The Proposed IDPF/W3C Merger: A Significant Move That Warrants More Time for Consideration

Expert publishing blog opinions are solely those of the blogger and not necessarily endorsed by DBW.

W3C, IDPF, ebooks, epubThe International Digital Publishing Forum (IDPF) was formed 16 years ago (as the Open eBook Forum) to “promote the development of a thriving ePublishing market.” Today we have a thriving, multi-faceted ebook market with robust sales to consumers, broad adoption by libraries around the world, and growing use in all stages of education.

The future of the ebook market, however, is in jeopardy, and the threat is coming from within the very organization that was created to promote the industry: the IDPF itself. It pains me to write these words—as OverDrive (my company), Microsoft, and other forward thinking technology companies and publishers founded the organization—but I am not alone in my belief that the current leadership of the IDPF has lost sight of its mission and core principles.

The IDPF has announced its intent to merge with the World Wide Web Consortium (W3C). The merger (also being referred to as a “membership exchange”) will eliminate the IDPF as a standalone organization. A vote by the membership of the IDPF on the proposed merger is underway. Many of you may be thinking “So what?” and “Why should I care?”

The W3C (led by Tim Berners-Lee) is the overseer of the Web. The W3C’s mission is to “lead the Web to its full potential.” I have tremendous respect for the leadership of the W3C and their accomplishments. The mission of the IDPF is to promote publishing, not to promote the Web. The IDPF has always been open—“open” was in our name (the Open eBook Forum) at the inception of the organization. The IDPF has always aggressively embraced new technologies and standards that further our mission at a pace that keeps up with the developing industry and marketplace, expanding opportunities for publishers and improving the reading experience. The IDPF is, at heart, not a standards organization, but an advocacy group focused on promoting the unique experience of reading books on digital devices. Let’s not lose our focus on e-publishing, ebooks, and the ebook industry.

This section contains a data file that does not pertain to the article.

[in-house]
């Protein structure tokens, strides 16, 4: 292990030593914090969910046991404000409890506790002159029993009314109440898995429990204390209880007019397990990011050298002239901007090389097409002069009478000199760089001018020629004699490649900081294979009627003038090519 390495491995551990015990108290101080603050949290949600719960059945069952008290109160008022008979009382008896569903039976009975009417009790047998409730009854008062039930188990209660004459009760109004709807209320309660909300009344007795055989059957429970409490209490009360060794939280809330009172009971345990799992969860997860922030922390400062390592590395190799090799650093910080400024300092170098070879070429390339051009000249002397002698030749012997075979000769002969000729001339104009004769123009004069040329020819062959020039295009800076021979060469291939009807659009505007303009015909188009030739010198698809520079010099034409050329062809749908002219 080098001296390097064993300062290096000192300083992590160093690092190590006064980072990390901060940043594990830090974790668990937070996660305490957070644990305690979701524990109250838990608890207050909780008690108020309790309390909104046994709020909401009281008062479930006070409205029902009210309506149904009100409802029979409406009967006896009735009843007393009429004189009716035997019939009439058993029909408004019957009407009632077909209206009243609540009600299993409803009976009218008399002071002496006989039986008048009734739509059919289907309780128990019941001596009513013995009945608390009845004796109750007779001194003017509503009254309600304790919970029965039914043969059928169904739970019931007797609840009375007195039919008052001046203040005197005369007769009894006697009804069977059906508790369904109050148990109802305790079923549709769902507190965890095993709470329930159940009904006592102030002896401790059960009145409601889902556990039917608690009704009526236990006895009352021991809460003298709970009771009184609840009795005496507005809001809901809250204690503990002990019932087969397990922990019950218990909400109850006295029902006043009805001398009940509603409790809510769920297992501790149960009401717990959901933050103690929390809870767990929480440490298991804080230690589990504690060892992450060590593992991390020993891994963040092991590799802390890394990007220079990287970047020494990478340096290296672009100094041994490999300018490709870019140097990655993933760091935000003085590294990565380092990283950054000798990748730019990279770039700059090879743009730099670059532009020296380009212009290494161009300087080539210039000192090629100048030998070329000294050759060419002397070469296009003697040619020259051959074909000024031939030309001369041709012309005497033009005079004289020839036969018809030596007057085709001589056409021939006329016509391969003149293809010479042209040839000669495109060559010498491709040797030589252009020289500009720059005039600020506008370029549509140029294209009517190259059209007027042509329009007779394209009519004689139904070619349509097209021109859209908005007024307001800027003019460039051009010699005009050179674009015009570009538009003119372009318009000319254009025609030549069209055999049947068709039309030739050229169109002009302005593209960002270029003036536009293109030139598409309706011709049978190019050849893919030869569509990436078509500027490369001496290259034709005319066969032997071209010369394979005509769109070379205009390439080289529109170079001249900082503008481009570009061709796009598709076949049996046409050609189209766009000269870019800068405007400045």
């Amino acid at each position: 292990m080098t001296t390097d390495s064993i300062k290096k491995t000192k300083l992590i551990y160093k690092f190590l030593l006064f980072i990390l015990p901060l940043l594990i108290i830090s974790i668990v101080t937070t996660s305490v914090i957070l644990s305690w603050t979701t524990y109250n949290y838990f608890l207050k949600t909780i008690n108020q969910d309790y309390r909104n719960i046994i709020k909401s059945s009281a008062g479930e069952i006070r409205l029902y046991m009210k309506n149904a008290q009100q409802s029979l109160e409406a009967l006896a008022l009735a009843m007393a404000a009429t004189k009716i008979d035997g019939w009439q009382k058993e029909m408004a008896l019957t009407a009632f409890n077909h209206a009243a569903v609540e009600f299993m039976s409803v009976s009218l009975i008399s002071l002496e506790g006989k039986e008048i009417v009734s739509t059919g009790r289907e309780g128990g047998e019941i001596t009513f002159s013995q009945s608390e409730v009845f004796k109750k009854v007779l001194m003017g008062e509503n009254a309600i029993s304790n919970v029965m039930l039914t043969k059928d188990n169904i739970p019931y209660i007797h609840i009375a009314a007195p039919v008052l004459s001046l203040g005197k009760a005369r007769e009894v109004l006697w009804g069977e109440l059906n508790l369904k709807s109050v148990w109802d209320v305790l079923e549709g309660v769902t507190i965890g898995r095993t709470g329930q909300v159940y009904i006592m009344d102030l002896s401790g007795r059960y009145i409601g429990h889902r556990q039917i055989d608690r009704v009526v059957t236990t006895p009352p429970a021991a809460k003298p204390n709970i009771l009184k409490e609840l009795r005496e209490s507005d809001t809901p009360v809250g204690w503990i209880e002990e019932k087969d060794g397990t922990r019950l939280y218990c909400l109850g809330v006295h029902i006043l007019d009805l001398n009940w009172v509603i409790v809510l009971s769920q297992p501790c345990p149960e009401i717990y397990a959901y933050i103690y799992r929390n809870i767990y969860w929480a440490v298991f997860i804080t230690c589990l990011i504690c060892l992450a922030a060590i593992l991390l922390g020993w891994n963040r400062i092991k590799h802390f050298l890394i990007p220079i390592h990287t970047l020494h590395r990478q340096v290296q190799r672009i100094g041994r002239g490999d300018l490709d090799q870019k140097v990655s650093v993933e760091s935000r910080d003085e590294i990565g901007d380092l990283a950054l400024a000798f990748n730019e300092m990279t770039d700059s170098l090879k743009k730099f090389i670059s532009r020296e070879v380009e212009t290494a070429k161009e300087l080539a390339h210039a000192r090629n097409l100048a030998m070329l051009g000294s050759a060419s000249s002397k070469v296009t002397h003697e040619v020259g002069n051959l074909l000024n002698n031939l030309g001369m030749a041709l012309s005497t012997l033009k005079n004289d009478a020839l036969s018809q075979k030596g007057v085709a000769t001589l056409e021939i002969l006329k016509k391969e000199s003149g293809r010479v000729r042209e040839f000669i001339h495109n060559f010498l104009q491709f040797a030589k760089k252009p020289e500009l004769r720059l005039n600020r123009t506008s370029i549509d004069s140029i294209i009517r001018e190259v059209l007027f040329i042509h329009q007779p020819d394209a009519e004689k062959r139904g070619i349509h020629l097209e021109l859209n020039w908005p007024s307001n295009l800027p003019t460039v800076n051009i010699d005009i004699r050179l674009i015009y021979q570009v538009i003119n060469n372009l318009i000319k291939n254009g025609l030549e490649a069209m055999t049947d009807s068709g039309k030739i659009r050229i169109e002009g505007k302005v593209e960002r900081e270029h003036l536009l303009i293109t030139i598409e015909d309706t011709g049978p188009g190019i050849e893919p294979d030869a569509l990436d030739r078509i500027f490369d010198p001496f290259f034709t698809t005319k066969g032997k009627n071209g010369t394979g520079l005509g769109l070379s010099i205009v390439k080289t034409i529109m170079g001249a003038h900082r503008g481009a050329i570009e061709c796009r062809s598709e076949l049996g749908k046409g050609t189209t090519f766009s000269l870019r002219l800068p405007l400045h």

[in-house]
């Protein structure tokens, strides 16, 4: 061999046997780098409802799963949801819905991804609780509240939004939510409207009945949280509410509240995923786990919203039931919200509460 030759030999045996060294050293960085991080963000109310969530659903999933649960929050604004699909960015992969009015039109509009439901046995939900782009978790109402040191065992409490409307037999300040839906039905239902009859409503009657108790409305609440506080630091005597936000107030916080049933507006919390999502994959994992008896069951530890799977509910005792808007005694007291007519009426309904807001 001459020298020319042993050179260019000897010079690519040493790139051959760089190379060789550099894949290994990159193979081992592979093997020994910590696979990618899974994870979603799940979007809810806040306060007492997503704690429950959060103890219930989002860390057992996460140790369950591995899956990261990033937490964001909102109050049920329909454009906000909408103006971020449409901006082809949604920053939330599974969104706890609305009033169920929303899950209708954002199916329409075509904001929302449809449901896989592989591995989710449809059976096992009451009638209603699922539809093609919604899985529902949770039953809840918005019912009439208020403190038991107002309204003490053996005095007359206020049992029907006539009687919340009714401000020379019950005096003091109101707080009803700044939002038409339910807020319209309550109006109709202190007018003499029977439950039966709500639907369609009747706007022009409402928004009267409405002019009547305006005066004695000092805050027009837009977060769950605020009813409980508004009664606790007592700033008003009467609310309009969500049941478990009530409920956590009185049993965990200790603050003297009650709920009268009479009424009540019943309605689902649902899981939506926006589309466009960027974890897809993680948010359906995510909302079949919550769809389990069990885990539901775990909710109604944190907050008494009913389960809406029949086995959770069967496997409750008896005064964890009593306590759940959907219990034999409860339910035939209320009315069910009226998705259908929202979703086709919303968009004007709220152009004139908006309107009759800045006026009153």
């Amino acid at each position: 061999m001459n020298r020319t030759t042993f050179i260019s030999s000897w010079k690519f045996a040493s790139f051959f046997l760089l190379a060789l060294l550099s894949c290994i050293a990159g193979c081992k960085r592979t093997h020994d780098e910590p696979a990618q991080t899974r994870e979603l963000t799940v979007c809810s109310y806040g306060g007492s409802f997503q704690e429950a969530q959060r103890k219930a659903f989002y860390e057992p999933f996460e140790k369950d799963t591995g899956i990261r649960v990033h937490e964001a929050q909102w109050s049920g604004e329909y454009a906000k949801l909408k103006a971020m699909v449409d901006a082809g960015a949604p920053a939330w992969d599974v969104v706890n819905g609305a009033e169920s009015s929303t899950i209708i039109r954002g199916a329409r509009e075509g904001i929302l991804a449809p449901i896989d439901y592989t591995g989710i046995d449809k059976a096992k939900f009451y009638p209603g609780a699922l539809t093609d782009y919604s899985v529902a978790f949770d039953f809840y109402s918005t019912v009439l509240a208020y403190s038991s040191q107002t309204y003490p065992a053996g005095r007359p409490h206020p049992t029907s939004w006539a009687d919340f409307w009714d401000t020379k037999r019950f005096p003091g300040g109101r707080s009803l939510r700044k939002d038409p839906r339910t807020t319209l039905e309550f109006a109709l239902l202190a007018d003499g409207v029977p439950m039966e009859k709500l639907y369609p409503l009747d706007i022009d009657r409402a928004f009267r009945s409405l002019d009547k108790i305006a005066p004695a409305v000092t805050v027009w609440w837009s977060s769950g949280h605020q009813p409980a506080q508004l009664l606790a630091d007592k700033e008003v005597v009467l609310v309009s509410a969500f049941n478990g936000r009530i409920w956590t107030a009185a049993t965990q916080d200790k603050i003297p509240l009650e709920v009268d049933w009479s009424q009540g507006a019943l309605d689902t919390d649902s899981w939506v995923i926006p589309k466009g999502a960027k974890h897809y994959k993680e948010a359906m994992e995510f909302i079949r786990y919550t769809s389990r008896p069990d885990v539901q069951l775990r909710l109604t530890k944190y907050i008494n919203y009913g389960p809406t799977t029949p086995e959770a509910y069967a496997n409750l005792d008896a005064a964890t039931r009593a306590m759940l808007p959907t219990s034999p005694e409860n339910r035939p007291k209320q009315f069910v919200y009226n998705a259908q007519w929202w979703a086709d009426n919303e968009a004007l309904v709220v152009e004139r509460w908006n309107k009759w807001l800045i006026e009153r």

Serious concerns about the impact of the merger have been raised by members of the IDPF and others in the ebook community, including what will become of the EPUB specification. Companies that have built their businesses on EPUB are owed clear answers on the W3C’s commitment to the specification and their plans for future development of the standard. We don’t want to return to the days before EPUB, when publishers were required to produce and distribute ebooks in multiple formats for delivery to ebook channels.

Another concern is that the merger may result in a lack of representation of the very community the IDPF was created to serve. Note that the IDPF currently charges non-profit members annual dues of $775, and for-profit members $775 to $5,750. The W3C charges non-profit members annual dues of $7,900, and for-profit members $7,900 to $77,000, an increase of nearly 1000 percent.

The IDPF lists more than 300 companies and non-profit organizations on its membership page. Many of these are small companies and non-profits that will likely not be able to afford the W3C dues. They, and any new startups or interested companies, will lose their ability to participate in the standards development process.

(Note that under the proposed merger, the W3C will offer current IDPF members a two-year discount membership in the W3C, but their dues rise to the standard annual rates after that time.)